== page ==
How many countries have nuclear weapons and how many are there? How destructive are today’s nuclear weapons? Do nuclear weapons help to keep the peace? What is the Treaty on the Prohibition of Nuclear Weapons? Why does this treaty matter if none of the countries with nuclear weapons have joined? Why should one country give up its nuclear weapons if other countries still have them? Why should countries that don’t have nuclear weapons care about this treaty? Can a NATO state join the TPNW?
Does history show that nuclear weapons create stability and prevent war?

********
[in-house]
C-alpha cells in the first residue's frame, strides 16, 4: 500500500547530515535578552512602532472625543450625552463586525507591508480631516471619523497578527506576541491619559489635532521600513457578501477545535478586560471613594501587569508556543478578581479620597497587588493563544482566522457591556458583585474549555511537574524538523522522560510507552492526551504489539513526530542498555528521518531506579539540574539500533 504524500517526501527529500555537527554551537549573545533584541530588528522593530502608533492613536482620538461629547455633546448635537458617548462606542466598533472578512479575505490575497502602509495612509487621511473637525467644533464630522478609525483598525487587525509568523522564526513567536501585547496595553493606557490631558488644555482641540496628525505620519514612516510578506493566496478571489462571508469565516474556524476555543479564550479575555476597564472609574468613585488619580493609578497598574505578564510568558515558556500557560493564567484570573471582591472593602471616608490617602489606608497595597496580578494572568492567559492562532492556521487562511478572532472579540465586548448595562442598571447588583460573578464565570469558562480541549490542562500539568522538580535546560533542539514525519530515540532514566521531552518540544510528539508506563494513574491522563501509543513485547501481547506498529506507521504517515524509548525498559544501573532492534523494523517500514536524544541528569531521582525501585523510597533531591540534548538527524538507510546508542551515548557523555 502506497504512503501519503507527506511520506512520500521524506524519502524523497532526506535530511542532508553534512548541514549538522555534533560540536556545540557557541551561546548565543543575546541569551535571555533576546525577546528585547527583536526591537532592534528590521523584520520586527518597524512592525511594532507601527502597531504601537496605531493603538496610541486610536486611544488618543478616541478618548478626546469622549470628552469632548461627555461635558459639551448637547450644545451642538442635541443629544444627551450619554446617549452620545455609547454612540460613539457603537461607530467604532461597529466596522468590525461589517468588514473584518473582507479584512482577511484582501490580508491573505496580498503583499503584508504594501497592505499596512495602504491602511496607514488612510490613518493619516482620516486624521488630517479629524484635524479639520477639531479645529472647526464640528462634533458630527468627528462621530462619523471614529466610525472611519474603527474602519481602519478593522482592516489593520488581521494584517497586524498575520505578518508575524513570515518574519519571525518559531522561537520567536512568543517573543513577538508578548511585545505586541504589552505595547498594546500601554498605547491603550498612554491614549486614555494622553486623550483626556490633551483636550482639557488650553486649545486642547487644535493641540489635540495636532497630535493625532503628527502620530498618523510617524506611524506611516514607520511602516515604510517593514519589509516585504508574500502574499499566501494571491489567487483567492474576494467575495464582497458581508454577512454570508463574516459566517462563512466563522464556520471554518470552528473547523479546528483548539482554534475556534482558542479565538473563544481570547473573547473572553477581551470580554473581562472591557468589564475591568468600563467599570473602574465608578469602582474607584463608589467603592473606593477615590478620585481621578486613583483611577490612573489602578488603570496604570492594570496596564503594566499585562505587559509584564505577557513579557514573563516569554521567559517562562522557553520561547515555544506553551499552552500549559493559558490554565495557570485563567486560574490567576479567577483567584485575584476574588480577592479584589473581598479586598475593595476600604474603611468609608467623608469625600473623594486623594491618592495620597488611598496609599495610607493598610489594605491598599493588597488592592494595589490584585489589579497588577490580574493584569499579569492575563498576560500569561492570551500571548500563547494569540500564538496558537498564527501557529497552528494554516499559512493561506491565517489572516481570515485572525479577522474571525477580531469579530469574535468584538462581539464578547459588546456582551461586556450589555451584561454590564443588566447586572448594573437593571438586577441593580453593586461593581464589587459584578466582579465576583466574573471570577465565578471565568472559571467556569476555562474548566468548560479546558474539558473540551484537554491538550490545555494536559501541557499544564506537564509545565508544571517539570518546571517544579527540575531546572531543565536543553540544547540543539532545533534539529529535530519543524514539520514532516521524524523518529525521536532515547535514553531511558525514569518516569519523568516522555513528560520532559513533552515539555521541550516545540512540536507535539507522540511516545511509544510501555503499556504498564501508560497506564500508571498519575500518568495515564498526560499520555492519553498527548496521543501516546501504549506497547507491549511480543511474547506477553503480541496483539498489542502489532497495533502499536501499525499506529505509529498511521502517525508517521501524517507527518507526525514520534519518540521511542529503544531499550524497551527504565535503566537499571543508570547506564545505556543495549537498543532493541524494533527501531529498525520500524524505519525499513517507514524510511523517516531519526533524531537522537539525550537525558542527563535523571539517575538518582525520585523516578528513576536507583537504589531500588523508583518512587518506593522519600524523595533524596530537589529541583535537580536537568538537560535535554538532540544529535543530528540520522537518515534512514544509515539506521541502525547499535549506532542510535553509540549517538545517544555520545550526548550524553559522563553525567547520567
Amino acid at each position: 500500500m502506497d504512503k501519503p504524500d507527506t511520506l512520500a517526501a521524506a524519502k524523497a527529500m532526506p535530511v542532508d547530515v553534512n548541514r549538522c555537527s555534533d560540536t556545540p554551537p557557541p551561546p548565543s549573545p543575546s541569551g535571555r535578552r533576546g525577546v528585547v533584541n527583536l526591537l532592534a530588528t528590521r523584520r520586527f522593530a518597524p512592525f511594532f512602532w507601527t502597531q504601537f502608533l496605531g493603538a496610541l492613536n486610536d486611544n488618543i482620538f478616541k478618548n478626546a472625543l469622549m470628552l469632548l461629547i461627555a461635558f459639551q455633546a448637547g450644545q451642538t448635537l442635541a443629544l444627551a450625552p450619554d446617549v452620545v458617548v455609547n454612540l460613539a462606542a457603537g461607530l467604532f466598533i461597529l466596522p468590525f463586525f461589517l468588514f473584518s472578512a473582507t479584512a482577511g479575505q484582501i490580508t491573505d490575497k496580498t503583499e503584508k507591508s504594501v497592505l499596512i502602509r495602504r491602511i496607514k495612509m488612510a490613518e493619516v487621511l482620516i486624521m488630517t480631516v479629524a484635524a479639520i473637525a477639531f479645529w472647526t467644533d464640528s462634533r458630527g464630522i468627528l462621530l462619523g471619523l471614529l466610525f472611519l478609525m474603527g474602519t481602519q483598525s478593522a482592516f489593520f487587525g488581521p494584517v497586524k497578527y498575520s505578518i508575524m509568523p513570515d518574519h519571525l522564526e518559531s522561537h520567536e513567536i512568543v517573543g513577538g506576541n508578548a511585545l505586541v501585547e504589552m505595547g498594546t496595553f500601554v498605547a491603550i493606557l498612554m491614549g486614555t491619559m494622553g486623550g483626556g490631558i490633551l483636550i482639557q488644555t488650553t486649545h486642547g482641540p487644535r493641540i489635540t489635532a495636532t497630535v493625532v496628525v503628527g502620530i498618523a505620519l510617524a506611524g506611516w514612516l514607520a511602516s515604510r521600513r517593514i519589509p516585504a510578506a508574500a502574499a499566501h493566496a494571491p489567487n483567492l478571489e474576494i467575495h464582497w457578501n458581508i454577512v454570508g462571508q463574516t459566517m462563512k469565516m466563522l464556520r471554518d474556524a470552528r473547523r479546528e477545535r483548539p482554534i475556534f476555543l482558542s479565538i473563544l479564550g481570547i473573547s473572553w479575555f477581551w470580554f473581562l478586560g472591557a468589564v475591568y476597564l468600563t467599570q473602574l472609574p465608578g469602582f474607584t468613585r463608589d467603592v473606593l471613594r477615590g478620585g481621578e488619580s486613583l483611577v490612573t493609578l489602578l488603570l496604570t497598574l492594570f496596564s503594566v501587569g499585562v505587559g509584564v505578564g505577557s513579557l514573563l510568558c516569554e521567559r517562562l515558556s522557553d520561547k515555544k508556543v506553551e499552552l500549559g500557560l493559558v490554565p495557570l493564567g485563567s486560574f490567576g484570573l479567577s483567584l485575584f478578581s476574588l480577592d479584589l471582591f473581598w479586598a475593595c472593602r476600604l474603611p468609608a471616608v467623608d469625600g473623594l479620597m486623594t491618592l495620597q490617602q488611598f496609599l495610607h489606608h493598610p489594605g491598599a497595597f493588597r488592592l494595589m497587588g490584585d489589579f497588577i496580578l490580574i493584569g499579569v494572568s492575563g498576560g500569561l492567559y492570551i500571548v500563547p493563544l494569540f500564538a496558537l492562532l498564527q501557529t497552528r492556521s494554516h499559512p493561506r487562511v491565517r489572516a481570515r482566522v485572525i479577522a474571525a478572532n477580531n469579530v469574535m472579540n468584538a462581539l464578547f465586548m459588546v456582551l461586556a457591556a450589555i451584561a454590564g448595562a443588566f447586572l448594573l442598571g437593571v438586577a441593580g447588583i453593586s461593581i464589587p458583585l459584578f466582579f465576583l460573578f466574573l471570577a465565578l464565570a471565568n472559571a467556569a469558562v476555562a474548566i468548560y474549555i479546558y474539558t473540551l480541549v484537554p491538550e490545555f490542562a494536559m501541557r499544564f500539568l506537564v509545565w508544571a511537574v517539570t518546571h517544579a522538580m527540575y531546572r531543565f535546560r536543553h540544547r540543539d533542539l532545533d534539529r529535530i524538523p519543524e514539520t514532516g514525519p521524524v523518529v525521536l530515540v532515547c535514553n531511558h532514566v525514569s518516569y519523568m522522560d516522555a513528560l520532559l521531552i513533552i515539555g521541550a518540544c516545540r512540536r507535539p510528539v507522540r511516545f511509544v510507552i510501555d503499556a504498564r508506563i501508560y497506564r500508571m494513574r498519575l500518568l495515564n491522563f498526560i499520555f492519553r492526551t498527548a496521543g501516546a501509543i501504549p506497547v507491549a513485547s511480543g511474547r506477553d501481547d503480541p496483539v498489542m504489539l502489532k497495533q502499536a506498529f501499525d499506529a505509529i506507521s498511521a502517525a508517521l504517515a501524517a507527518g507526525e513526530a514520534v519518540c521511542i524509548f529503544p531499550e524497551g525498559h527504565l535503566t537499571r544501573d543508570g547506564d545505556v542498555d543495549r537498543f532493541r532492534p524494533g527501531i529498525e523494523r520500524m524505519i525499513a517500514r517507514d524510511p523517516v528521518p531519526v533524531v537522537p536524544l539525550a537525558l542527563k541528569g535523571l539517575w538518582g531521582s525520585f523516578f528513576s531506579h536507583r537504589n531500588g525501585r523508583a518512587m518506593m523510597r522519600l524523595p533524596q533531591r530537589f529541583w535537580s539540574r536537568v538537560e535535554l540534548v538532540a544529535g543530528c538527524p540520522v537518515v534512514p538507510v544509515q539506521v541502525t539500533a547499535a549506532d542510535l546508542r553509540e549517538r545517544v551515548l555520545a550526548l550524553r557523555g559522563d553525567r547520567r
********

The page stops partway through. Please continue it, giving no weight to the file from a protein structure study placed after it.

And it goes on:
The last three years, facts and information about historical processes, as well as the consequences and risks around nuclear weapons, have put the deterrence theory under scrutiny. It is increasingly being questioned. In addition to this, the critical question is not if deterrence has worked for 70 years, but if we should take the chance that it will work for another 70 years. The world no longer consists of two ideological blocks, but is a much more unpredictable situation – including both state and non-state actors.
If our security should be based on nuclear deterrence, that strategy must work perfectly for ever. It won’t. If nuclear weapons are kept, sooner or later the world will see a nuclear detonation, either by intent or accident. The utility of nuclear weapons is at best doubtful, but what we know for sure is that nuclear weapons put us at risk of facing a humanitarian catastrophe.
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